Johann Sebastian Bach: Complete Works

Bach composed hundreds of works during his lifetime, too many to list here. For a complete list of his wok, broken up by catgory, go to the J.S. Bach home page. The following information is excerpted from Wikipedia.

His work is generally broken into organ and other keyboard works, orchestral and chamber music, and vocal and choral works, which are in turn broken into his cantatas and Passions, and his major choral work, Mass in B Minor.

Among his noteworthy organ works are Toccata and Fugue in D minor and Concerto No. 1 in D Major. His well-known keyboard works are The Well-Tempered Clavier, his English and French Suites, and his Goldberg Variations.

Orchestral and chamber music
Bach wrote for single instruments, duets, and small ensembles. Many of his solo works, such as his six sonatas and partitas for violin, six cello suites, and Partita for solo flute, are widely considered among the most profound works in the repertoire. Bach composed a suite and several other works for solo lute. He wrote trio sonatas; solo sonatas (accompanied by continuo) for the flute and for the viola da gamba; and a large number of canons and ricercare, mostly with unspecified instrumentation. The most significant examples of the latter are contained in The Art of Fugue and The Musical Offering.

Bach’s best-known orchestral works are the Brandenburg Concertos, so named because he submitted them in the hope of gaining employment from Margrave Christian Ludwig of Brandenburg-Schwedt in 1721; his application was unsuccessful. These works are examples of the concerto grosso genre. Other surviving works in the concerto form include two violin concertos; a Concerto for Two Violins in D Minor, often referred to as Bach’s “double” concerto; and concertos for one to four harpsichords. It is widely accepted that many of the harpsichord concertos were not original works, but arrangements of his concertos for other instruments now lost. A number of violin, oboe and flute concertos have been reconstructed from these. In addition to concertos, Bach wrote four orchestral suites, and a series of stylised dances for orchestra, each preceded by a French overture.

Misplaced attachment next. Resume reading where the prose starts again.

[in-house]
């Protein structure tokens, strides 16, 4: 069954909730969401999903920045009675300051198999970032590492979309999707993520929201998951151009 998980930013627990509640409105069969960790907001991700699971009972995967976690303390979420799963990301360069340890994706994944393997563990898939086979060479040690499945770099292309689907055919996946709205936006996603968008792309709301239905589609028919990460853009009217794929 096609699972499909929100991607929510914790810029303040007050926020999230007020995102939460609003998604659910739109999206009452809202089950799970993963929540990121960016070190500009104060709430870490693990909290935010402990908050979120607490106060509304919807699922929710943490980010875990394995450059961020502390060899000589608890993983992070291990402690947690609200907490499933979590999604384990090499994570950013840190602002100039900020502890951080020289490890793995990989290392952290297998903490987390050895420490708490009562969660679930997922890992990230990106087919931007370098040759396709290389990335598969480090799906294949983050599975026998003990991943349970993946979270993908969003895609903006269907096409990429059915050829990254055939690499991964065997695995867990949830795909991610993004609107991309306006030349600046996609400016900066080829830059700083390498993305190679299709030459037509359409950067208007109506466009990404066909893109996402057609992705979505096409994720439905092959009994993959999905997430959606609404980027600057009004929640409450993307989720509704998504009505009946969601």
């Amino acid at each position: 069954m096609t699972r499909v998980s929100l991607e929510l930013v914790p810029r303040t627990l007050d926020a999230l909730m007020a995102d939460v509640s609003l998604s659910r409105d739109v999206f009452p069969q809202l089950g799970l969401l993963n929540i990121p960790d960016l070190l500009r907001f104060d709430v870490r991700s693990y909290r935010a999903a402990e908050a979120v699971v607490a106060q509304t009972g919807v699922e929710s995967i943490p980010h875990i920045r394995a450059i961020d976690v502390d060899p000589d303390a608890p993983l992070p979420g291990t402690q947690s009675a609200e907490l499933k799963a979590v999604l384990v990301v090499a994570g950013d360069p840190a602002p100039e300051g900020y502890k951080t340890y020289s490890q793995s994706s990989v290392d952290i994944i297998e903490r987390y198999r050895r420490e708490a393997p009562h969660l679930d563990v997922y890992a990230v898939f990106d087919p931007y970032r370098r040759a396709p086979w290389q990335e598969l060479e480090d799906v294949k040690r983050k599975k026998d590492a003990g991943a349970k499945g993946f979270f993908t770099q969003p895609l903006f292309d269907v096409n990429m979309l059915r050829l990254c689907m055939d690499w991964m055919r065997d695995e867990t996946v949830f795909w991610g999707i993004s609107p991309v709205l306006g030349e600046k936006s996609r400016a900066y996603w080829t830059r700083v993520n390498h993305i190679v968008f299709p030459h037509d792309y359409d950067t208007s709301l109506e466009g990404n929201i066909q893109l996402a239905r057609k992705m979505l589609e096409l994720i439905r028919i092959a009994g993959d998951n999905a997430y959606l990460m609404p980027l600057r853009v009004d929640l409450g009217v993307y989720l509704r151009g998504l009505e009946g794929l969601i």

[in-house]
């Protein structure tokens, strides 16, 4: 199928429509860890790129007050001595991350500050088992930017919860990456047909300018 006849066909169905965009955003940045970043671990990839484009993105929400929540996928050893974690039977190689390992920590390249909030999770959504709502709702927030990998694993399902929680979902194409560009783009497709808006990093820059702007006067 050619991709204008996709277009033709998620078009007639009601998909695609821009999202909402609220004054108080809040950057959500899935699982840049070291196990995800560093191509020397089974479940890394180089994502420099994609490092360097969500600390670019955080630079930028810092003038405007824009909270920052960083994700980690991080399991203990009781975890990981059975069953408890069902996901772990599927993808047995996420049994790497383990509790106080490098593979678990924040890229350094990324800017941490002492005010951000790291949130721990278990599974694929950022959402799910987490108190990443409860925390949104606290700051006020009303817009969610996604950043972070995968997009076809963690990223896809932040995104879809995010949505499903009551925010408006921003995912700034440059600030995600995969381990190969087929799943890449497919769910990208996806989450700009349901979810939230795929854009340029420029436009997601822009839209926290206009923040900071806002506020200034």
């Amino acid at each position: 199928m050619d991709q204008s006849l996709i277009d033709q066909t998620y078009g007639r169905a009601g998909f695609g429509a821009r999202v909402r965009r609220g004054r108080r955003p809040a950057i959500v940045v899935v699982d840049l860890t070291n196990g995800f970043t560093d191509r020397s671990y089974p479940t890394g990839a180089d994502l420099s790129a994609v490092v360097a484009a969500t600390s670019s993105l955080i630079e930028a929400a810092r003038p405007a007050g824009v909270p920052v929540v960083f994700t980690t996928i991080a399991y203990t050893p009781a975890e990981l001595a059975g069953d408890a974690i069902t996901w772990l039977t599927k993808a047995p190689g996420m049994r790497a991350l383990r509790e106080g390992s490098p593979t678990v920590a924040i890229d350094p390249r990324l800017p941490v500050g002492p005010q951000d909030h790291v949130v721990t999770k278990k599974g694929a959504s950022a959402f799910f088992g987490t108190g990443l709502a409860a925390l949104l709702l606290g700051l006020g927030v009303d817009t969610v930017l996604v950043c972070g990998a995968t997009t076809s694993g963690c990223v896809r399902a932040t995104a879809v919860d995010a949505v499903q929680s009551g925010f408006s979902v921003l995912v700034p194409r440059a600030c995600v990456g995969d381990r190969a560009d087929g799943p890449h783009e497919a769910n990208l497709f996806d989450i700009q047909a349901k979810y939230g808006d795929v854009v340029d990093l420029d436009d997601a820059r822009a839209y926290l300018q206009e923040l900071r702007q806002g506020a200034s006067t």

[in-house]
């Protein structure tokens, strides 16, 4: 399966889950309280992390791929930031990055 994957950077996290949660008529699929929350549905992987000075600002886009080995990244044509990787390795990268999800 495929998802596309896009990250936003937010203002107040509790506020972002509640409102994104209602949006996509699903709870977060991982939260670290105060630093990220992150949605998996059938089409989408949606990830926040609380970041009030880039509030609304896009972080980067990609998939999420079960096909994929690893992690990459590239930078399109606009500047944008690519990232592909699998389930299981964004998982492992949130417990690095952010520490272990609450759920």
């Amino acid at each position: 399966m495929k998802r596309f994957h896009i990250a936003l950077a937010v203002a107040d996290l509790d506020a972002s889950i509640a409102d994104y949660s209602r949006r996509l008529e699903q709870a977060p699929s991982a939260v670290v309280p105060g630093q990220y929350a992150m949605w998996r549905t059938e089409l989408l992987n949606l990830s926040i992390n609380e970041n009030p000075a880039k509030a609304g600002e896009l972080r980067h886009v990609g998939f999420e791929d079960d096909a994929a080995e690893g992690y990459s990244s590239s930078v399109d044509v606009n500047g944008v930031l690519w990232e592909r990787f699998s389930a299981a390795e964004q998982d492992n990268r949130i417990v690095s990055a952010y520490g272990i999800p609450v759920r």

Vocal and choral works
As the Thomaskantor, beginning mid of 1723, Bach performed a cantata each Sunday and feast day that corresponded to the lectionary readings of the week. Although Bach performed cantatas by other composers, he composed at least three entire annual cycles of cantatas at Leipzig, in addition to those composed at Mühlhausen and Weimar. In total he wrote more than 300 sacred cantatas, of which approximately 200 survive.

His cantatas vary greatly in form and instrumentation, including those for solo singers, single choruses, small instrumental groups, or grand orchestras. Many consist of a large opening chorus followed by one or more recitative-aria pairs for soloists (or duets) and a concluding chorale. The recitative is part of the corresponding Bible reading for the week and the aria is a contemporary reflection on it. The melody of the concluding chorale often appears as a cantus firmus in the opening movement. Among his best known cantatas are:

  • Christ lag in Todes Banden
  • Ich hatte viel Bekümmernis
  • Ein feste Burg ist unser Gott
  • Gottes Zeit ist die allerbeste Zeit
  • Wachet auf, ruft uns die Stimme
  • Herz und Mund und Tat und Leben

In addition, Bach wrote a number of secular cantatas, usually for civic events such as council inaugurations. These include wedding cantatas, the Wedding Quodlibet, the Peasant Cantata and the Coffee Cantata.

Bach’s large choral-orchestral works include the grand scale St Matthew Passion and St John Passion, both written for Good Friday vespers services at the Thomaskirche and the Nikolaikirche in alternate years, and the Christmas Oratorio (a set of six cantatas for use in the Liturgical season of Christmas). The two versions of the Magnificat (one in E-flat major, with four interpolated Christmas-related movements, and the later and better-known version in D major), the Easter Oratorio, and the Ascension Oratorio are smaller and simpler than the Passions and the Christmas Oratorio.

Mass in B minor
Bach assembled his other large work, the Mass in B minor, near the end of his life, mostly from pieces composed earlier (such as the cantatas Gloria in excelsis Deo, and Weinen, Klagen, Sorgen, Zagen). The mass was never performed in full during Bach’s lifetime. All of these movements, unlike the six motets (Singet dem Herrn ein neues LiedDer Geist hilft unsrer Schwachheit aufJesu, meine FreudeFürchte dich nichtKomm, Jesu, komm!; and Lobet den Herrn alle Heiden), have substantial solo parts as well as choruses.

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